As the fourth full length studio album from Metronomy, whose particular brand of electro-soul has made them household names both on the radio and on the festival circuit, Love Letters has hope of fans and aficionados alike pegged firmly high. And although this album is a bit of a departure from what we have known from the band, it is a deliciously dark and, at times, decadent offering from the quartet.
The album deals with the highs and lows of a love affair, and interestingly this felt very much like a metaphor for the experience of the first time listener. As a whole, it is a bit of a musical roller coaster with some incredible and jubilant moments and some truly morose morsels that leave a bit of a bitter taste in the mouth. However one thing that is certainly evident in this record is the mashing and merging of multiple cultures, straddling somewhere between Britishness and Frenchness. It would have been just as aptly named The British Channel for this reason. Perhaps that would have accounted for the rather watery and aquatic feeling it has at times, and perhaps the occasional sinking feeling.
That sinking feeling was epitomised through opening track ‘The Upsetter’ (no, really), which acts much like its name. It has a rather melancholy and lonely essence at its core, with stripped back and bare instruments interweaving with complex and profound vocals, giving it a feeling that is as mixed and conflicted as the human heart to which this track refers refers. But for every low there is a high, for every musical dark cloud, there is a silver lining, and there are many in abundance in this album. ‘Boy Racers’ is a delight, opening with sonar-esque pulses giving way to some 70s funk on a synth. What makes this track so affable is the fact that it’s time travel through your ears. If you close your eyes, you might fully expect to find yourself immersed in an Austin Powers movie, or a Back To The Future II scenario, all glass and chrome and hovercars alongside some 70s disco flares. It is this strange mix of magnificently modern music with nostalgia for a bygone musical era that makes this track a sensation.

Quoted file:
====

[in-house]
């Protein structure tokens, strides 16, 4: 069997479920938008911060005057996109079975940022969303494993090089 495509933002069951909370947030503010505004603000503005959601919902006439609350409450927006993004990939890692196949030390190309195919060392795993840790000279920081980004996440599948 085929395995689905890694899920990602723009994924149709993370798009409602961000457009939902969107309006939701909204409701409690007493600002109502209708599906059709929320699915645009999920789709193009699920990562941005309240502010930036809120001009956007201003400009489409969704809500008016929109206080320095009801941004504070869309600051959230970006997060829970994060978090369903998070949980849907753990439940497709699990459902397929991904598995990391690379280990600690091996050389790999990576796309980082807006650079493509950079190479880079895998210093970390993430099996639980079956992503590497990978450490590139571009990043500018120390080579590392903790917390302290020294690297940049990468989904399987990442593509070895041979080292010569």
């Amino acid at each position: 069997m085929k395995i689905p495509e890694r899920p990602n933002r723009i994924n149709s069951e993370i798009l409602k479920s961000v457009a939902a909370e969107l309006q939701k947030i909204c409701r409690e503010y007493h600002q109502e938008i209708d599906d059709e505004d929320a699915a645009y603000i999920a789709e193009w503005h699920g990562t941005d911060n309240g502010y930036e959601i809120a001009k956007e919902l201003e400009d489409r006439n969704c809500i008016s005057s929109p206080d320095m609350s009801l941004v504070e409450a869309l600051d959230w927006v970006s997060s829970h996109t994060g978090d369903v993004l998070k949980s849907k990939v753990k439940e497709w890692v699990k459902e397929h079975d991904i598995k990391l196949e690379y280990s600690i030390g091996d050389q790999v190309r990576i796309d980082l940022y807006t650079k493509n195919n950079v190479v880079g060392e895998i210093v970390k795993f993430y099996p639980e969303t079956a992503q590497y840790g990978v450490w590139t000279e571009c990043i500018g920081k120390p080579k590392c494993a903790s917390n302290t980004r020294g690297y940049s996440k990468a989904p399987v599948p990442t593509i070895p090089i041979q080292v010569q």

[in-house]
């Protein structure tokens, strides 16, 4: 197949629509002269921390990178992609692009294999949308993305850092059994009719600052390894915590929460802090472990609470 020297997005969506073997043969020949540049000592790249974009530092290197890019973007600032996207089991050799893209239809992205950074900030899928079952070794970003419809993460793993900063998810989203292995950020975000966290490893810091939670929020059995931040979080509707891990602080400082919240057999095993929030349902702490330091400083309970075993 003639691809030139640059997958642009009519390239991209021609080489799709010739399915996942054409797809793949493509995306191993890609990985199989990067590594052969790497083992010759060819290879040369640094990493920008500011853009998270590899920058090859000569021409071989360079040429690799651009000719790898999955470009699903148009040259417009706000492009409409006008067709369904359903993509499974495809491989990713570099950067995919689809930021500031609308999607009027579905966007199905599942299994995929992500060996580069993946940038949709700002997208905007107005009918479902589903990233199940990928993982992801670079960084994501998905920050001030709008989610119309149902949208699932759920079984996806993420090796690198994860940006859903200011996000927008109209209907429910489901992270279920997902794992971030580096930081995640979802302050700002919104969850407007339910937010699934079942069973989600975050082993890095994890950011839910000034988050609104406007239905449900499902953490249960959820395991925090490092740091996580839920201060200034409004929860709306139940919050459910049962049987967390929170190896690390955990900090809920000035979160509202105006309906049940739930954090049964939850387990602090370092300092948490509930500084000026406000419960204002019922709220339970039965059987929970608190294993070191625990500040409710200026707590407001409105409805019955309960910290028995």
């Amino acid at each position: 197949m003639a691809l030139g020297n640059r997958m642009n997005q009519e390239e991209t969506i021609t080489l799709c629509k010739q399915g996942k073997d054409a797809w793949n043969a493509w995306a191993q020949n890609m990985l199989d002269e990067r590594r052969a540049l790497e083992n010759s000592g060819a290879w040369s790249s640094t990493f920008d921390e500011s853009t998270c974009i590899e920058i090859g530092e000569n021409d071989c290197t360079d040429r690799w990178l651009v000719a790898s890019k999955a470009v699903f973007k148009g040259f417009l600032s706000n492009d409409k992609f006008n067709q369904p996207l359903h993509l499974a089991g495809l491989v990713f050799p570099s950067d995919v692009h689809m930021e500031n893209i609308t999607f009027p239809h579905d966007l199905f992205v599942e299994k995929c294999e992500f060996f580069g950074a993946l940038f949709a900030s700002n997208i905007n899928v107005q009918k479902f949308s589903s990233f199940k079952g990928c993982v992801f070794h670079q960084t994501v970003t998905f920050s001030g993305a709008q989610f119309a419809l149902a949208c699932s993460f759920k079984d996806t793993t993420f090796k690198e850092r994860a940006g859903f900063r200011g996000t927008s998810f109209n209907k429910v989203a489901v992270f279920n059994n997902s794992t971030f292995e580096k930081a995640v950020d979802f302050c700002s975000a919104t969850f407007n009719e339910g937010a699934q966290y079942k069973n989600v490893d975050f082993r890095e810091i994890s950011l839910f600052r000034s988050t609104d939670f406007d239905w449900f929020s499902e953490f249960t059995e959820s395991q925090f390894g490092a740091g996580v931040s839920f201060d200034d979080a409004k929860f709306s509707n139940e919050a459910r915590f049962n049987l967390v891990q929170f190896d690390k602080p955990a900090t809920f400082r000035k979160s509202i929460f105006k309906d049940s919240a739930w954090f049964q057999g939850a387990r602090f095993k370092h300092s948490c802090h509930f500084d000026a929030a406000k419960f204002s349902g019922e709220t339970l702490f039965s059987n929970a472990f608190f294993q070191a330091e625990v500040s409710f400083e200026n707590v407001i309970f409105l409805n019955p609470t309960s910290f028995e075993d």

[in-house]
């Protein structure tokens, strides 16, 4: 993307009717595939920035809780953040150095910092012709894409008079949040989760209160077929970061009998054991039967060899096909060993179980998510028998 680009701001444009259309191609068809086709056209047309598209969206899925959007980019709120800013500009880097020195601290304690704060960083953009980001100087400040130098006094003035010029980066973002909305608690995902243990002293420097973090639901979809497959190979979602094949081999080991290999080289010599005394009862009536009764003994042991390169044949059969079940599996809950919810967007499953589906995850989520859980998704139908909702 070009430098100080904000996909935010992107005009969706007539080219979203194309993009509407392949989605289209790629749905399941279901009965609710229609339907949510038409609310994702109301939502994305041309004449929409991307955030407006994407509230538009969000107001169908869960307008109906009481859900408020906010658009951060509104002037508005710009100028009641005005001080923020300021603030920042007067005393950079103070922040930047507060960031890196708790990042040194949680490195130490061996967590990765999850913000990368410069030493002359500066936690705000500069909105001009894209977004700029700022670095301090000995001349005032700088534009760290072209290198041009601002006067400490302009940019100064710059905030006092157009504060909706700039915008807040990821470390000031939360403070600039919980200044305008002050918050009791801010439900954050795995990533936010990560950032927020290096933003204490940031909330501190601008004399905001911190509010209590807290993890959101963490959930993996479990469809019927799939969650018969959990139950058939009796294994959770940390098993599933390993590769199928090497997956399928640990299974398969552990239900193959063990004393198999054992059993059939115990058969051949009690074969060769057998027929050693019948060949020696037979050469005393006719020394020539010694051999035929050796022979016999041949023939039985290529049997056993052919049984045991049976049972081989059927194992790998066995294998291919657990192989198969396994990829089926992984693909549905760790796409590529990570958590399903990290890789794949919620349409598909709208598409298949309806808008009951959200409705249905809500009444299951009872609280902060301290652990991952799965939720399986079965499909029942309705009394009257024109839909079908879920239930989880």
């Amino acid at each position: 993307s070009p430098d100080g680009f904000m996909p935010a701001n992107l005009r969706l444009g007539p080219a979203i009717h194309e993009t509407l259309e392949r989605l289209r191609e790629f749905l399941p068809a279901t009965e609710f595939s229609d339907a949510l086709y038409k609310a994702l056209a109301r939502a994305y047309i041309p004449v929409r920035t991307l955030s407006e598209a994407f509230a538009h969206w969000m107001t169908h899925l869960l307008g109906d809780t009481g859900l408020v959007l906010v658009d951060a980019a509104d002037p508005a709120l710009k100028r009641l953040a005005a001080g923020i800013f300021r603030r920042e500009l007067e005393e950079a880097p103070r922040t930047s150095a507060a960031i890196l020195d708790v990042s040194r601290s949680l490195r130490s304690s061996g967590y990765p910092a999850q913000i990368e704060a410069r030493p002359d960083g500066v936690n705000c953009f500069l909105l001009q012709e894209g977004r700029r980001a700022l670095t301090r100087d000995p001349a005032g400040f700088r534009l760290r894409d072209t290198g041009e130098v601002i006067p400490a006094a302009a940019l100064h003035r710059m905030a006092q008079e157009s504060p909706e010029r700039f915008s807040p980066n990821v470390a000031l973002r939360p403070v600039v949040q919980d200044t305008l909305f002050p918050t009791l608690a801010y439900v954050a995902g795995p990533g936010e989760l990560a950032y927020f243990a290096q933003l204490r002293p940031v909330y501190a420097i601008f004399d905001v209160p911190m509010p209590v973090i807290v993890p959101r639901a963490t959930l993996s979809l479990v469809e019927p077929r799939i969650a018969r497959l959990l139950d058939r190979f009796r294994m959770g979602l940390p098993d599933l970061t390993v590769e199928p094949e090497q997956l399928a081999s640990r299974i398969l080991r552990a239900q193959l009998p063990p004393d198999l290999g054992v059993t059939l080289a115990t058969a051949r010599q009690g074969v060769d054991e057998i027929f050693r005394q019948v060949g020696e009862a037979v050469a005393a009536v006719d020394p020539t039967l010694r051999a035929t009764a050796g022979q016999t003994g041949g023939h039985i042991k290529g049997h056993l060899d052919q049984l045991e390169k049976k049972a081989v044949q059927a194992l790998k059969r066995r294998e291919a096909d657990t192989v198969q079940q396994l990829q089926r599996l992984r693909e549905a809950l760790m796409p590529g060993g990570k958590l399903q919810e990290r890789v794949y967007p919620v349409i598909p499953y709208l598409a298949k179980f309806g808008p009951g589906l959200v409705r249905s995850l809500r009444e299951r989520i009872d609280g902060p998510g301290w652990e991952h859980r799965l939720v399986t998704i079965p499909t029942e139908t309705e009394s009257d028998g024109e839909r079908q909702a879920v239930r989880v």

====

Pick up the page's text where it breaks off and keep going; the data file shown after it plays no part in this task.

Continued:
Other noteworthy moments come in the form of ‘Reservoir’, and the single ‘Love letters’. Both tracks give this record some much needed light and air amongst some rather broody and petulant melodies, although the topic of the songs still remain angsty. The latter has to be the winner on this album, with a nice opening of synthy sounding trumpets collapsing into some pulsating and pounding drum beats. “At last, a track that kicks in” I thought. Not only was it a rose amongst the thorns in the sense that it had a strong and upbeat feel, it also boasts willowy and dusty vocals that make the heart sing.
In essence, I don’t feel that this record is going to blast Metronomy into the mainstream successes of stardom, but it is a solid, at times sexy and suave offering from the band that is well worth a listen.